Bench philosophy: 3D modelling of RNA
RNA Modelling for Dummies
by Steven D. Buckingham, Labtimes 01/2016
As more non-coding RNAs are being implicated in basic and essential biological mechanisms, understanding their 3D structure is becoming a priority. Is 3D modelling of RNA evolving into a technique for the non-expert?
One of the big lessons we have learnt over the last decade or so is that RNA is a whole lot more than the old, dog-eared central dogma lets on. In fact, only a tiny minority of the RNA in a cell is messenger RNA.
3D RNA models may be built with the interactive and user friendly programme, Assemble2. Photo: Fabrice Jossinet
And similar to proteins, the function of RNA has not just to do with their sequence but more with their structure. And when RNA starts behaving like proteins, we need to start investigating them like proteins, and that includes modelling their 3D structure.
So I would like to ask two questions: how is modelling done (as explained to the masses), and can anyone do it?
There are two general approaches you can take to modelling. Remember, what you are aiming for is a description of the 3D shape of the molecule, preferably with some insight to its flexibility and how it switches between configurations. There are two ways you can do this: the hard way, or the slightly not so hard way.
By doing it the hard way, I mean from the ground up. You work out all the forces acting on each atom and from there figure out where they will get pushed by these forces. That's no easy task. Each atom exerts forces on every other one and there are many different forces: hydrogen bonds, electrostatic forces and so on.
And you have to decide how you are going to do the maths (spoiler alert – computers do it). Of course, we are dealing with continuous force fields here and that means integration will be involved, and doing that with all the summed force fields over a molecule isn't going to be easy. But let's not worry our little biologist's head about that one: faster computers crunching clever algorithms will take care of that.
Modelling from the bottom up (also known as modelling ab initio), has two parts: a Discrete Molecular Dynamics engine that does the sums and a force field that encodes the interatomic forces. You don't need to work out your force fields by yourself, by the way. There are a number of them with names like CHARMM, AMBER and (ominously) MEDUSA. To do ab initio Discrete Molecular Dynamics simulations properly will involve quantum mechanics. Why? Due to hydrogen. Hydrogen is the smallest atom in the periodic table and when it gets ionised, we have definitely left Newton's world. But don't worry, if the thought of a biologist grappling with quantum mechanics makes you nauseous, because the programmes usually take care of this themselves.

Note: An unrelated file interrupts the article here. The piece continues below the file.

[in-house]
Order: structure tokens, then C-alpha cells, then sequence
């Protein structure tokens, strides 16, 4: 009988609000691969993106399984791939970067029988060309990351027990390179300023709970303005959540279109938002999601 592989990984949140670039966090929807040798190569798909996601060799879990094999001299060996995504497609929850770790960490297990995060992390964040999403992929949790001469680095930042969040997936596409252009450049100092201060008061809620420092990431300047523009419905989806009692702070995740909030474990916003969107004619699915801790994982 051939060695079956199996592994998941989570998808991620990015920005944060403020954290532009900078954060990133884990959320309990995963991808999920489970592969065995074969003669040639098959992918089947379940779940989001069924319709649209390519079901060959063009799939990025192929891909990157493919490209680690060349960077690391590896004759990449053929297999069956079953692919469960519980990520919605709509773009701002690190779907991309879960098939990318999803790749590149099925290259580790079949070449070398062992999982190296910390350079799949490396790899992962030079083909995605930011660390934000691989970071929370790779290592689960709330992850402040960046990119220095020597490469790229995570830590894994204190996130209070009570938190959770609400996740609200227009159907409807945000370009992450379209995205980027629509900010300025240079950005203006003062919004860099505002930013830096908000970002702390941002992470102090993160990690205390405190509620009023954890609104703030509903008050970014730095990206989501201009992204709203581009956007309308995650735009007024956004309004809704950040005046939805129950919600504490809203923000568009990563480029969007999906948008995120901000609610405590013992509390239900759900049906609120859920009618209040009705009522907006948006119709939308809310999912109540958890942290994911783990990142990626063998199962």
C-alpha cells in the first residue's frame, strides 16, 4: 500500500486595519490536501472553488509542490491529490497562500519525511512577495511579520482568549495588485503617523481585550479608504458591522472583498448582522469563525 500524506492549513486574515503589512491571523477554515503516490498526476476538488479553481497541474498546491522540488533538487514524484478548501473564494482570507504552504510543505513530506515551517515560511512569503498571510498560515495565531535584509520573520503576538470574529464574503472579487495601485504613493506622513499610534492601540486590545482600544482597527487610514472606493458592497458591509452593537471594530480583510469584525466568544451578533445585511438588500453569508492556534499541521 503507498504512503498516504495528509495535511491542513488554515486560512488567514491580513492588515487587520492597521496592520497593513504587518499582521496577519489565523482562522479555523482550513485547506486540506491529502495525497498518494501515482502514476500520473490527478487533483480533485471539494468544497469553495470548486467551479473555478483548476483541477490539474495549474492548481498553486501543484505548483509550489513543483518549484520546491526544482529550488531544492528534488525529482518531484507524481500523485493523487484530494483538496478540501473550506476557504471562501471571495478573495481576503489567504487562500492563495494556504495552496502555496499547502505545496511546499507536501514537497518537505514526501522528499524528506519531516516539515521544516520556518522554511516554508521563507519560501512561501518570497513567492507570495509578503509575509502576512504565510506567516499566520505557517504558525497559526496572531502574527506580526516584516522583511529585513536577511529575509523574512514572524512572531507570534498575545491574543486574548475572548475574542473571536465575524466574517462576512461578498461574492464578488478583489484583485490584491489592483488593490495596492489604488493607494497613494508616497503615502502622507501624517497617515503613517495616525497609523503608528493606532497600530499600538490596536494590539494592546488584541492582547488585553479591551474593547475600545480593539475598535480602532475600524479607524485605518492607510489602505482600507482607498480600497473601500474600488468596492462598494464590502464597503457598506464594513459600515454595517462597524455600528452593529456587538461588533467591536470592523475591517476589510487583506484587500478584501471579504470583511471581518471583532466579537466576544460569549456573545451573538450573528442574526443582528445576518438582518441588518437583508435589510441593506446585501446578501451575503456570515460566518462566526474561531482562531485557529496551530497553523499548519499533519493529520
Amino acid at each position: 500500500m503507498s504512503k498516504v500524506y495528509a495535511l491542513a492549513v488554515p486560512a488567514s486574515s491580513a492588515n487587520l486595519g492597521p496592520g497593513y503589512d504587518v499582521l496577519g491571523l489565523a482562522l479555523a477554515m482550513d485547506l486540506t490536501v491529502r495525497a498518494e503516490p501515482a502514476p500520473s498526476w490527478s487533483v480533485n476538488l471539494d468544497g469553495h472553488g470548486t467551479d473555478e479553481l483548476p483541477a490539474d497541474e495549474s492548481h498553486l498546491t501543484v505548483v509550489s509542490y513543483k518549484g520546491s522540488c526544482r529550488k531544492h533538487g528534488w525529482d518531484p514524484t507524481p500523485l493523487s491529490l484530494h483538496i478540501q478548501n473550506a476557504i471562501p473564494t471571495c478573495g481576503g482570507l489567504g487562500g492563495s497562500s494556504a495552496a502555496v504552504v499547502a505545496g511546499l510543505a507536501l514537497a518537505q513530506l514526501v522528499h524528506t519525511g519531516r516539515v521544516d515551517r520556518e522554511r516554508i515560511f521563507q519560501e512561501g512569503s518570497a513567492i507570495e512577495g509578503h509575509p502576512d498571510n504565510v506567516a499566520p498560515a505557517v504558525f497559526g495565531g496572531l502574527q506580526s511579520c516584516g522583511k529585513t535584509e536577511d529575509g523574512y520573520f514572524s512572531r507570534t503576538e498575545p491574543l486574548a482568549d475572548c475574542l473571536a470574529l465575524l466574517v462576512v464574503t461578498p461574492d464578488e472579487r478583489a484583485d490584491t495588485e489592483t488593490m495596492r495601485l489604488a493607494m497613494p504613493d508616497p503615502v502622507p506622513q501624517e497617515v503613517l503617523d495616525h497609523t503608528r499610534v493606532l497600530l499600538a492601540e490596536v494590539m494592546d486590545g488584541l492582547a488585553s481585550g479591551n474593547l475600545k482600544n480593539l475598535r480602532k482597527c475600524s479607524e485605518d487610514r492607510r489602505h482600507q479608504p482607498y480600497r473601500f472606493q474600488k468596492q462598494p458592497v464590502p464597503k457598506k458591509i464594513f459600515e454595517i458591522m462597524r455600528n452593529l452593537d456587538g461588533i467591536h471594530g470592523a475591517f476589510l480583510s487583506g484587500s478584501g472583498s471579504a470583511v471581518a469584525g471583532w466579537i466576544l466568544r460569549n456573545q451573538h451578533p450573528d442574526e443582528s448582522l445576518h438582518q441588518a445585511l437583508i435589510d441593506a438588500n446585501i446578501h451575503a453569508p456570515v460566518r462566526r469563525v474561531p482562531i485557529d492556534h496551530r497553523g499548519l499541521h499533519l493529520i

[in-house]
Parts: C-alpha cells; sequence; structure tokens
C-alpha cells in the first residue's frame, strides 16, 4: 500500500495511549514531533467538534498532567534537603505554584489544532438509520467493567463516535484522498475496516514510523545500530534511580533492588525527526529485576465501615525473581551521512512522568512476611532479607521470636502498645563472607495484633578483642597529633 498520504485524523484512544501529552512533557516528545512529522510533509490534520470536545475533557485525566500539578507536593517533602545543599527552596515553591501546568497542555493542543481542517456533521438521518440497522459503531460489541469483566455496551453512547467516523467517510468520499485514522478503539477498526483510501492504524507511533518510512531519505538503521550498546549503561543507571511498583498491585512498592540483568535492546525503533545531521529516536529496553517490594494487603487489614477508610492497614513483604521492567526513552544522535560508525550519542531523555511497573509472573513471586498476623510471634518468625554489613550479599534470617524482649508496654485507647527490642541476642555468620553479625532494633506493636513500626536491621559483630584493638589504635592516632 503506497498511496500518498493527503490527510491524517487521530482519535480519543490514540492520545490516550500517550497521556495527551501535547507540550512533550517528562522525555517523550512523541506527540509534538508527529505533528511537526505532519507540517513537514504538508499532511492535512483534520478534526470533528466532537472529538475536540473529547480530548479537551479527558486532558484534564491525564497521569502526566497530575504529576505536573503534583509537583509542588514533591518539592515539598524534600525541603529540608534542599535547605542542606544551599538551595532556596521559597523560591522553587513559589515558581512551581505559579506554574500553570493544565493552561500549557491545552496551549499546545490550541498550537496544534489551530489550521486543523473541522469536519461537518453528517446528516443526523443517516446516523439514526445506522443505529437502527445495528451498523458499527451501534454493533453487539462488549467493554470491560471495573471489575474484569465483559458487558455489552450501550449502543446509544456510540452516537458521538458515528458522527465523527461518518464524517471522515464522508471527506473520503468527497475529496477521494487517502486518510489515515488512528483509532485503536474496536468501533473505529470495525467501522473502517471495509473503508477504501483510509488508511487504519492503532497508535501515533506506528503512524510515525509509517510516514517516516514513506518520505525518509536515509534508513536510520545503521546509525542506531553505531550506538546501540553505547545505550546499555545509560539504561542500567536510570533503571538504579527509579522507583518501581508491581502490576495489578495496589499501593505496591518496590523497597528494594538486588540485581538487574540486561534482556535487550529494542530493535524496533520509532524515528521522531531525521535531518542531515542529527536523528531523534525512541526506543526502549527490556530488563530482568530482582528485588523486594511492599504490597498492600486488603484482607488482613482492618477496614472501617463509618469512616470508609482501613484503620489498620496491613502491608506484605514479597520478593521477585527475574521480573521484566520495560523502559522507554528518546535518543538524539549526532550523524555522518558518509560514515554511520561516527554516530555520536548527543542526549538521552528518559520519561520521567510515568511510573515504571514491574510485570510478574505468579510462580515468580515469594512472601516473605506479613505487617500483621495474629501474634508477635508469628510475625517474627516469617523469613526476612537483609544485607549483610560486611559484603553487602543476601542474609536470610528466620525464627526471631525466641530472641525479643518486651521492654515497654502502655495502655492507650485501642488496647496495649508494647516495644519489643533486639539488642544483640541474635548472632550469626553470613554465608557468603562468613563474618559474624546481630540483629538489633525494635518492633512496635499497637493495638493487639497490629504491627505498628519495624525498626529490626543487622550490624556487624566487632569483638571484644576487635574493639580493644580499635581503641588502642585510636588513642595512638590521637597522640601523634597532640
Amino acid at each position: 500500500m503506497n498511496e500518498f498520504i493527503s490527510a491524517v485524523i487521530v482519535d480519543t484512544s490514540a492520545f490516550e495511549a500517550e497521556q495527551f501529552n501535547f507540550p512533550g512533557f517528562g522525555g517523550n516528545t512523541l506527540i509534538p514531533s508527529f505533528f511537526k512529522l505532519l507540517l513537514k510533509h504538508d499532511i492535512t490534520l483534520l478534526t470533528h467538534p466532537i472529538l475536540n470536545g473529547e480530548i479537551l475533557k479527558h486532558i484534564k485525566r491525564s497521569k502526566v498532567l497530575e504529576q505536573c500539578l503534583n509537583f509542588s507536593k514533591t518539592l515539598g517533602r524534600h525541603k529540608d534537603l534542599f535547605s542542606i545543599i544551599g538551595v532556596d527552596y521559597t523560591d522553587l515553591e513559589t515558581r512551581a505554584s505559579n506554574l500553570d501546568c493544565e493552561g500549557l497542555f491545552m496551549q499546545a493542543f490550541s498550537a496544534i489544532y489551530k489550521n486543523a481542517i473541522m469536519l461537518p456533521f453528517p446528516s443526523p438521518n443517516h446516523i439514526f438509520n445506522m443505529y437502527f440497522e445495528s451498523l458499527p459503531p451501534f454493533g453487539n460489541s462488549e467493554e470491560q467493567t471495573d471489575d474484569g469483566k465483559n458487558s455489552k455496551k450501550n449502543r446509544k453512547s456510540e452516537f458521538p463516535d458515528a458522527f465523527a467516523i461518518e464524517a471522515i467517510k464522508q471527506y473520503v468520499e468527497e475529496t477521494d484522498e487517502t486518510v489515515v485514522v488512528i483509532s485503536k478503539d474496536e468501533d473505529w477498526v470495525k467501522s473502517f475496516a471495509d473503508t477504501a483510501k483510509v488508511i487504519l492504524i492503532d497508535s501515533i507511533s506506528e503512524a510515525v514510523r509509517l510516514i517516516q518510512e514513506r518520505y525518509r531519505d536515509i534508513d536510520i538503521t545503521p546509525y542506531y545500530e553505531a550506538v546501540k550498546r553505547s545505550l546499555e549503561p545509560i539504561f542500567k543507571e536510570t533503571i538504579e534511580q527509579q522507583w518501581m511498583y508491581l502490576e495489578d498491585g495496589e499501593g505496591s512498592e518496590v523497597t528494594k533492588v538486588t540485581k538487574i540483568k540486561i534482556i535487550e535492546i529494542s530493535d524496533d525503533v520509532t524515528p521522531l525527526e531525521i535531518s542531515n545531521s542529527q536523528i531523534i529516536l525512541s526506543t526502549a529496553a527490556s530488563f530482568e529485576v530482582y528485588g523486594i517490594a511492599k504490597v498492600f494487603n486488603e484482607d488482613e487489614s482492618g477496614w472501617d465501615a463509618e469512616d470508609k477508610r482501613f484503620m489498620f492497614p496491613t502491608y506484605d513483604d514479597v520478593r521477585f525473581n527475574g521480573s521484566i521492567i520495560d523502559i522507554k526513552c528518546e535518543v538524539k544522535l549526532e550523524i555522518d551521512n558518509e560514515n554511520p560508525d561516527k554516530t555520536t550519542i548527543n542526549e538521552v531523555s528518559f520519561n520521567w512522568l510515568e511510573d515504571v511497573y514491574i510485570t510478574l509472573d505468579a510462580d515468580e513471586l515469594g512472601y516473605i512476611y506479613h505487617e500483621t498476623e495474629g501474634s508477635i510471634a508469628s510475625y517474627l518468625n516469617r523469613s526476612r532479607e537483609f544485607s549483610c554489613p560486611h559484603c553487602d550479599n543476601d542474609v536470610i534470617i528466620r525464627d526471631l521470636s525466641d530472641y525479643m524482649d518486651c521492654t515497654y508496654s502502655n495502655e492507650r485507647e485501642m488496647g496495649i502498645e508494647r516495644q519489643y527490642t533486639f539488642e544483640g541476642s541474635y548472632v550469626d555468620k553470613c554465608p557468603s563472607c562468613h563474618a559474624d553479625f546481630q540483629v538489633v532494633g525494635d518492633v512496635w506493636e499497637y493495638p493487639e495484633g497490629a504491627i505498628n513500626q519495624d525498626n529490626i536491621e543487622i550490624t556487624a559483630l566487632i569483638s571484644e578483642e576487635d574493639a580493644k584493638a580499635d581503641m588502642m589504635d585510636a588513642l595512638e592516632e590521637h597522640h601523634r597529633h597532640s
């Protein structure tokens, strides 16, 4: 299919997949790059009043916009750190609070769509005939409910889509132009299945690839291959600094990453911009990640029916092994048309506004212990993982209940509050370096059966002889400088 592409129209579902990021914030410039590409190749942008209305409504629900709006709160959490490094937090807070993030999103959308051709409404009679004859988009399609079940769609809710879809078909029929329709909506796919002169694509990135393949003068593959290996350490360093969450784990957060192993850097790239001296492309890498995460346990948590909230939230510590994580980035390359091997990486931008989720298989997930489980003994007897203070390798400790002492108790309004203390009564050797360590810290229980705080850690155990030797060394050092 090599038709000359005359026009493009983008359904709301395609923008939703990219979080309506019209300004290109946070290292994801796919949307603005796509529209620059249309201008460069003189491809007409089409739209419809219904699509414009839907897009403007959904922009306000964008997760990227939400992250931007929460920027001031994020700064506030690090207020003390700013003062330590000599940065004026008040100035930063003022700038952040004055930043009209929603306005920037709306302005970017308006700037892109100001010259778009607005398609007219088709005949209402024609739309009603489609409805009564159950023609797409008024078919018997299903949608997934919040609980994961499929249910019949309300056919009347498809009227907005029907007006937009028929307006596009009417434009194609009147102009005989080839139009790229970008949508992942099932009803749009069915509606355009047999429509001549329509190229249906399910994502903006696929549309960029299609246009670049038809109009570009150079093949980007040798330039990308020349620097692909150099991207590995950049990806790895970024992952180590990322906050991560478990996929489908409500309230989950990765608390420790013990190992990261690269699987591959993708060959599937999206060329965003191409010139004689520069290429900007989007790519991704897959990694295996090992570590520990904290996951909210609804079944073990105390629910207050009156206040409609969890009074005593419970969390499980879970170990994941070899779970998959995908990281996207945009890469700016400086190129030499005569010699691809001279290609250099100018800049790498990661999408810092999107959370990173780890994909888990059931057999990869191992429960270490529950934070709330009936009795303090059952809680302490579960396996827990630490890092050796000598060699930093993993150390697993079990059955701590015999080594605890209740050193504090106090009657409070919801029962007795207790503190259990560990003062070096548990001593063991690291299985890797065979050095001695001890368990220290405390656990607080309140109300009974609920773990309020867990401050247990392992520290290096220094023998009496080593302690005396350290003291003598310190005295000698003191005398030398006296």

Doing it the hard way can be made slightly easier by increasing the time interval (and there is a whole lot of literature and algorithms out there to guide you through the many pitfalls in this area) or by increasing the granularity. For instance, instead of working out the forces on every individual atom, you can treat each group, or even each nucleic acid, as an indivisible entity. It goes without saying that there is a cost to accuracy but a big saving on time.
So much for the hard way – what about the slightly less hard way? Rather than work out all the forces on atoms and work it out from the ground up, you can build a database of RNA snippets, whose force fields have already been worked out, or whose 3D structure has already been solved (a limited supply, as yet). You take the RNA you want to model, find what is in the database and cobble the snippets together as best you can. In other words, you make use of existing knowledge.
Whether you do it from the ground up or use more top-down approaches, you will want to make use of experimental constraints. You may have experimental evidence about structure from the effects of base-selective chemical reagents, such as kethoxal, or you may have restraints on flexibility provided by techniques, such as “selective 2'-hydroxyl acylation analysed by primer extension” (was the acronym SHAPE a coincidence, I wonder?). These data are incorporated into the modelling process, by representing them in the scoring function that assigns probabilities to certain structures.
So let's get modelling. To start with, what programmes and websites are out there? Let's be brave and look at modelling from the bottom up first.
iFoldRNA is not a Steve Jobs app but a web portal for RNA structure prediction. All you need is the sequence and iFoldRNA does it all (not saying how long it takes to do it, by the way). It is sped along somewhat by its granularity: it uses three spheres to represent the phosphate, sugar and base. It is said to be fine for smaller strands (up to 50) but to overcome inaccuracies in long-range interactions for larger strands has to use experimental constraints (SHAPE).
Or you could try your hand with Gromacs – the standard, freely-distributed Molecular Dynamics simulation software suite. Gromacs is really meant for protein modelling but with the appropriate force field (AMBER is the most commonly recommended) can be used for RNA structure prediction ab initio. But beware that using Gromacs for RNA is relatively new, so there is a greater danger of the non-expert getting things seriously wrong.